In line with the UK government’s net zero strategy, e-scooters offer an efficient and sustainable urban mobility solution that should be safely integrated into the nation’s current transport network.
Since July 2020, local areas in England, Scotland and Wales have been conducting e-scooter rental trials. Within the trial areas, shared e-scooters meeting Department for Transport (DfT) standards can be hired and ridden on roads and cycle lanes by anyone over the age of 16 who holds a full or provisional driving licence.
These trials offer users a sustainable and convenient mode of transport that can help reduce pollution and congestion caused by road traffic. After conducting user surveys, micromobility operator Voi revealed that 39 percent of its trips replaced journeys that would otherwise have been made by car, resulting in a reduction of 5 million short car trips since September 2020.
“Micromobility is already part of the local transport ecosystem in many of our cities and towns in the UK and will continue to be so as more people ditch their cars for short journeys in favour of more cost-effective and environmental modes of transport such as e-bikes or scooters.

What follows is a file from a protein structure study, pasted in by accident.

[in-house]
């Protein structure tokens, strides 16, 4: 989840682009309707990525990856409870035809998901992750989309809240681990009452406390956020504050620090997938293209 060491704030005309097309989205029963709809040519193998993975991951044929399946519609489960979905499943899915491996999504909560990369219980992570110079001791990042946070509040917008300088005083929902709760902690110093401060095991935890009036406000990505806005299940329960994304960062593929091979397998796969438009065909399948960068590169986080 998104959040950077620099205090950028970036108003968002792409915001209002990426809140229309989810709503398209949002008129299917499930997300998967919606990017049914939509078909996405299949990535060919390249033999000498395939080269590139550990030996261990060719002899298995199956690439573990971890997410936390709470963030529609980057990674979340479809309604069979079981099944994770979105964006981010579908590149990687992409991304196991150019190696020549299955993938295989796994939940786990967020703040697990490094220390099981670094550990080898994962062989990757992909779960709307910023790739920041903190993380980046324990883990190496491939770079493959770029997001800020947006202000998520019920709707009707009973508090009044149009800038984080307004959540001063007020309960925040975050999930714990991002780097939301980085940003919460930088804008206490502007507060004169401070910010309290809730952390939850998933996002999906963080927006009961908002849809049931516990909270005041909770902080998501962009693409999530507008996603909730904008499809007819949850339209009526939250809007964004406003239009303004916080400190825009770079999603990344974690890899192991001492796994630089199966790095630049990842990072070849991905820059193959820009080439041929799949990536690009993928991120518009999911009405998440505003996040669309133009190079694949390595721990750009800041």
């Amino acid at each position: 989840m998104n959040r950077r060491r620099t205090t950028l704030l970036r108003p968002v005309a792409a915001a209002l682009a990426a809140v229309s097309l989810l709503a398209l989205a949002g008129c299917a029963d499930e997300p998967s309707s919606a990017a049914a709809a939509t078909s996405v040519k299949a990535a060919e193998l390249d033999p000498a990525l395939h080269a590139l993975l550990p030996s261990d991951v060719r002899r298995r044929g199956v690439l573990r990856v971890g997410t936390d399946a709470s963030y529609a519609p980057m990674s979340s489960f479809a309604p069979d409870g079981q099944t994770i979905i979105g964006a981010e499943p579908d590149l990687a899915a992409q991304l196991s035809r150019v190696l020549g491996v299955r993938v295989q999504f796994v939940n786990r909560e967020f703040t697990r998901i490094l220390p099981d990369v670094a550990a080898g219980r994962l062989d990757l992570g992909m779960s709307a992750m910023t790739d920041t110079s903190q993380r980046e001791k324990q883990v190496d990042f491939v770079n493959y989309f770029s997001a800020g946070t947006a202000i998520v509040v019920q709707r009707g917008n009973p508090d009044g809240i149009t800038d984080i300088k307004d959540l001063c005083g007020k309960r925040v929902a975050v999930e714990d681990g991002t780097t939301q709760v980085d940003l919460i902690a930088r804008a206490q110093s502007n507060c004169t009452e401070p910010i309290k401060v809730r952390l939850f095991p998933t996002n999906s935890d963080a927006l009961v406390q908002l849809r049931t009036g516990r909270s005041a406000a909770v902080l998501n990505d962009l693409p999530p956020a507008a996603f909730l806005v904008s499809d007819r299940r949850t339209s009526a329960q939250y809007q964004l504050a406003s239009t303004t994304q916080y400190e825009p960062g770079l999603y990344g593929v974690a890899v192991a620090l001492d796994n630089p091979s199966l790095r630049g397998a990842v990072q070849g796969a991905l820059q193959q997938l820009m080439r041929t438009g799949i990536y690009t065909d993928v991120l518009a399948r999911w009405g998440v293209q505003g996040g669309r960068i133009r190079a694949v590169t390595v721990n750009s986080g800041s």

“Micromobility plays a key role in the decarbonisation and decongesting of our towns and cities and supports the Government's ambitious net-zero and active travel targets. We welcome the Government's plans to create a new vehicle category, separate from motor cars, and legalise e-scooters in the UK. We strongly support its view that micromobility is here to stay, providing a great first and last-mile option to polluting motor vehicles.”
Although the UK government has expressed its intention to legalise e-scooters, it is currently illegal to ride privately-owned e-scooters on any public road, pavement or cycle lane in the UK. Riders could face a 300 GBP fine and six points on their licence for breaking this law.